Fate’s hit reveals a wider football family
After brothers’ injuries, a community rallies
DANVERS - The Coppola triplets did what Coppolas do. They played football.
Like their father, Skip, a former quarterback at Pope John High School in Everett, and older brother, Derek, a running back at the University of New Hampshire, the North Reading triplets played a violent sport because they loved it. All three were on the fast track a year ago to playing big roles this fall for the powerhouse football team at St. John’s Prep in Danvers.
Then, it was as if lightning struck the same house twice. Brandon Coppola was the first to fall, cracking a vertebra in his neck last October during a junior varsity game, ending his football career. Then, three weeks ago Friday, Jared crumpled after making a tackle during a varsity scrimmage in Lynn. He critically injured the same vertebra, C5, leaving much of his body paralyzed, suspending life as he knew it.
Only one of the 17-year-old triplets, Tyler, remains in the game.
“It’s one of those lotteries you don’t want to hit,’’ St. John’s Prep coach Jim O’Leary said.
As medics airlifted Jared yesterday from Children’s Hospital Boston to a catastrophic-care rehab center in Atlanta, his family knew that weeks or months may pass before they know if Jared will walk again. But based on the remarkable community outpouring so far, they also know that during those anxious days and nights, they will never fall short of anything a family in crisis needs: cash, food, lodging, transportation, comfort, and prayers.
“Obviously, none of us sits around wondering what will happen when a tragedy occurs,’’ Skip Coppola said. “But the way all these communities have pulled together to show Jared so much love and support is overwhelming at times to think about. It’s just unbelievable.’’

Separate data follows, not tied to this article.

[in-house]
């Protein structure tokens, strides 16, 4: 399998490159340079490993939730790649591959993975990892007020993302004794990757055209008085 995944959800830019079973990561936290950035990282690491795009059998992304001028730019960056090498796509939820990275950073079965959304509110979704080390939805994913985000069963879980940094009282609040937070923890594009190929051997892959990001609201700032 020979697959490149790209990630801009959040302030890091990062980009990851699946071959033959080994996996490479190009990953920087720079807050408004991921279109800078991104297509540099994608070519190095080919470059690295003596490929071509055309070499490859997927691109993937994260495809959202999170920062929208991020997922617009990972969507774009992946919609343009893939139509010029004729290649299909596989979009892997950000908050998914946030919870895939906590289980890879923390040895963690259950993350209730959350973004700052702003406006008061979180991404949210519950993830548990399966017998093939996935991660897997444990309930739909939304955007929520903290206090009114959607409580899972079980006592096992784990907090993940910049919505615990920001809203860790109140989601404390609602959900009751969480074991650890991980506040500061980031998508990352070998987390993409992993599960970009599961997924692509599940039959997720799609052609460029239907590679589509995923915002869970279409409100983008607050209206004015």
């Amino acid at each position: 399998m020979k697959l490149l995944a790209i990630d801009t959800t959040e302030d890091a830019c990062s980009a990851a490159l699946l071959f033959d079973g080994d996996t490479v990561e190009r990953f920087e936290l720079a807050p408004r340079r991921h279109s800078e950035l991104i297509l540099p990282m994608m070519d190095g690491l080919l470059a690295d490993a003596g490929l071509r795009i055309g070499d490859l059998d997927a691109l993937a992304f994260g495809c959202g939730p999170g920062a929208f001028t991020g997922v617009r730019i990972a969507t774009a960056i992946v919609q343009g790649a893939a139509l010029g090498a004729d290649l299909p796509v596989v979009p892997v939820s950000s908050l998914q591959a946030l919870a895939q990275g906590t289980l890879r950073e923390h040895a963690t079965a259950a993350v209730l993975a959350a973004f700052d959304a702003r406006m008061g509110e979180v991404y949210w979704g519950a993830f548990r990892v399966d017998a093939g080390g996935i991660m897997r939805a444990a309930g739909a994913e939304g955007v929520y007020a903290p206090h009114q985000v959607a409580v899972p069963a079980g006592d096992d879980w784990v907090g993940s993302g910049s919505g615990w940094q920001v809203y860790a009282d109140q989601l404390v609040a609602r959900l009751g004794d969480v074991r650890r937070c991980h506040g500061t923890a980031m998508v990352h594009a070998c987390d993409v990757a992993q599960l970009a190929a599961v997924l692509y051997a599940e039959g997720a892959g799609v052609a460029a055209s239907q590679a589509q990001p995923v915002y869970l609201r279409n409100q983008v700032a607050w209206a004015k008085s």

But there were sports - the boys also played baseball, Brittni softball - and there was plenty of joy. Even after Brandon was hurt last year, the Coppolas drew strength from watching him wage a monthslong recovery and grow well enough to return last spring to the baseball field at St. John’s Prep. He continues to practice with the football team, though he is limited to noncontact activities.
But Jared’s trauma Sept. 4 was far worse than Brandon’s.
Playing defensive back in a scrimmage against Lynn English, Jared zeroed in on a wide receiver who was sprinting across the middle of the field to catch a pass. The ball was thrown a bit high, causing the receiver to leap. As the receiver came down, Jared rose up and hit him, the collision cracking Jared’s vertebra and pushing it into his spinal cord.
“It wasn’t a huge hit,’’ said O’Leary, the coach. “It was just the angle of the forces.’’
O’Leary said medical specialists determined there was no genetic deficiency that may have contributed to Jared and Brandon suffering strikingly similar injuries. It was just bad fortune. Brother Tyler - having no reason to think he was especially vulnerable to spine injury - was cleared to continue playing.
“I’ve been coaching for 37 years and we’ve had tragedies before,’’ O’Leary said. “But this one really touched us. It was more immediate because everybody said, ‘That could be me right there.’ We may never recover totally from this.’’
The coach fielded calls from parents worried about their children’s safety on the field. His assistants questioned the wisdom of tutoring such a violent sport. And everyone worried about Tyler, who wore Jared’s jersey in the season opener and scored a touchdown in a 32-7 victory over Peabody. He gave his brother the game ball afterward.
“There is always anxiety, of course, because Tyler is the third [triplet] playing for us,’’ O’Leary said.